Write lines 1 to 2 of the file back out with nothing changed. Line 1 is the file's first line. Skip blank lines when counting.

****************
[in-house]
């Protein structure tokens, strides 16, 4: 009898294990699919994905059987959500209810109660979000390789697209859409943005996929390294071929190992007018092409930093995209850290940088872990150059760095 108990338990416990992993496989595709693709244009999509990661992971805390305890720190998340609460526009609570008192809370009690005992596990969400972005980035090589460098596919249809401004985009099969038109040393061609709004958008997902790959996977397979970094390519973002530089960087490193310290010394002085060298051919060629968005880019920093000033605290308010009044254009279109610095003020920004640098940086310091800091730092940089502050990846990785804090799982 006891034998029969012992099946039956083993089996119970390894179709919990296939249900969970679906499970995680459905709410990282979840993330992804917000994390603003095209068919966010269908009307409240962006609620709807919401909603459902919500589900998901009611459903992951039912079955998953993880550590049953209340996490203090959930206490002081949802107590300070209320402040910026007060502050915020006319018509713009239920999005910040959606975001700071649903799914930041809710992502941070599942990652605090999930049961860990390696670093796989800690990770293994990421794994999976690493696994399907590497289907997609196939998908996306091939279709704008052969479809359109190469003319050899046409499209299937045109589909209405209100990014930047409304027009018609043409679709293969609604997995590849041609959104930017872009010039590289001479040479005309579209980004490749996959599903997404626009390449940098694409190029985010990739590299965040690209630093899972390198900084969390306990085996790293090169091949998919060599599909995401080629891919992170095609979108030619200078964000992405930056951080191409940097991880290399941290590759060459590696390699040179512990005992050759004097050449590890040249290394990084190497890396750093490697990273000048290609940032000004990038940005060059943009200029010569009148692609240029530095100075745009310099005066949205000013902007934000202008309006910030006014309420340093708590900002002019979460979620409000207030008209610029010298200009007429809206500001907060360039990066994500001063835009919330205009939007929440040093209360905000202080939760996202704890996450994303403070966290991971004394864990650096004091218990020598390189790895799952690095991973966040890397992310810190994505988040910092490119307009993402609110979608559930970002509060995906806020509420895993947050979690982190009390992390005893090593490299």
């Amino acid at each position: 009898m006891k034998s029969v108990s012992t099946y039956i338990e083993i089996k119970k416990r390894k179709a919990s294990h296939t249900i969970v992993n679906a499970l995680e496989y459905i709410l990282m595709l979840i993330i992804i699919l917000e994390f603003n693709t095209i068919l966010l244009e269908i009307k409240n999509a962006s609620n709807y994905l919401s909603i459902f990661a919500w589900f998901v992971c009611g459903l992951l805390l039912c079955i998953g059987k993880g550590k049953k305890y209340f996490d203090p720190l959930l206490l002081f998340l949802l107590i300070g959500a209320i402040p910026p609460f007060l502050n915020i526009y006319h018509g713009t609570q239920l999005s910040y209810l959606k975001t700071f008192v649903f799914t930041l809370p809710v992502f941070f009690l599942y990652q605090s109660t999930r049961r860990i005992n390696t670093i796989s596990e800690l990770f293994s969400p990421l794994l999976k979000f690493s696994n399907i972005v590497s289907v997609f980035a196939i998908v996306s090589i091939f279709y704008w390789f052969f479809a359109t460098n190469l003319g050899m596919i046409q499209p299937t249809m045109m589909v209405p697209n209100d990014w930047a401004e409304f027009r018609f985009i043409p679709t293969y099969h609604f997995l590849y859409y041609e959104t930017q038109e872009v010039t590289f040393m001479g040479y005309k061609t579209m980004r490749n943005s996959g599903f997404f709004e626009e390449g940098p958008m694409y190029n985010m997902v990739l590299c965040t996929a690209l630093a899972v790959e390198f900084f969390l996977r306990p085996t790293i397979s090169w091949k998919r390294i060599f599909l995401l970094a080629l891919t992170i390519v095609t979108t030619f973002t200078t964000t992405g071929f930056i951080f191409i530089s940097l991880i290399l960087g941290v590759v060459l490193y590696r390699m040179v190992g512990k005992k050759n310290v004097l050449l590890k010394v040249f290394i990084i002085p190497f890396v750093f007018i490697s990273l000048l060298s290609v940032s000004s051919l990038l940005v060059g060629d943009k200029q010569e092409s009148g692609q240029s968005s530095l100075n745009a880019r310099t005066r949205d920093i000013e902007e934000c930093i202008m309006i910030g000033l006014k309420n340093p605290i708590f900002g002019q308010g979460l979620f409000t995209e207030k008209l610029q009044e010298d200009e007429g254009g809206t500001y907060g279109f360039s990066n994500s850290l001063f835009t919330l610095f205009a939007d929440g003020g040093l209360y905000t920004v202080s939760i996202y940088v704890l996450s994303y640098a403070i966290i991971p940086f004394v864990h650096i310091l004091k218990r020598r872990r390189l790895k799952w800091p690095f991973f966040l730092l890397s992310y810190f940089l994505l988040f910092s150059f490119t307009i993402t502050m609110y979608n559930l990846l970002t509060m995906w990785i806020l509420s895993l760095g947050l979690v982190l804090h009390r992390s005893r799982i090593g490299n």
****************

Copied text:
[in-house]
């Protein structure tokens, strides 16, 4: 009898294990699919994905059987959500209810109660979000390789697209859409943005996929390294071929190992007018092409930093995209850290940088872990150059760095 108990338990416990992993496989595709693709244009999509990661992971805390305890720190998340609460526009609570008192809370009690005992596990969400972005980035090589460098596919249809401004985009099969038109040393061609709004958008997902790959996977397979970094390519973002530089960087490193310290010394002085060298051919060629968005880019920093000033605290308010009044254009279109610095003020920004640098940086310091800091730092940089502050990846990785804090799982 006891034998029969012992099946039956083993089996119970390894179709919990296939249900969970679906499970995680459905709410990282979840993330992804917000994390603003095209068919966010269908009307409240962006609620709807919401909603459902919500589900998901009611459903992951039912079955998953993880550590049953209340996490203090959930206490002081949802107590300070209320402040910026007060502050915020006319018509713009239920999005910040959606975001700071649903799914930041809710992502941070599942990652605090999930049961860990390696670093796989800690990770293994990421794994999976690493696994399907590497289907997609196939998908996306091939279709704008052969479809359109190469003319050899046409499209299937045109589909209405209100990014930047409304027009018609043409679709293969609604997995590849041609959104930017872009010039590289001479040479005309579209980004490749996959599903997404626009390449940098694409190029985010990739590299965040690209630093899972390198900084969390306990085996790293090169091949998919060599599909995401080629891919992170095609979108030619200078964000992405930056951080191409940097991880290399941290590759060459590696390699040179512990005992050759004097050449590890040249290394990084190497890396750093490697990273000048290609940032000004990038940005060059943009200029010569009148692609240029530095100075745009310099005066949205000013902007934000202008309006910030006014309420340093708590900002002019979460979620409000207030008209610029010298200009007429809206500001907060360039990066994500001063835009919330205009939007929440040093209360905000202080939760996202704890996450994303403070966290991971004394864990650096004091218990020598390189790895799952690095991973966040890397992310810190994505988040910092490119307009993402609110979608559930970002509060995906806020509420895993947050979690982190009390992390005893090593490299």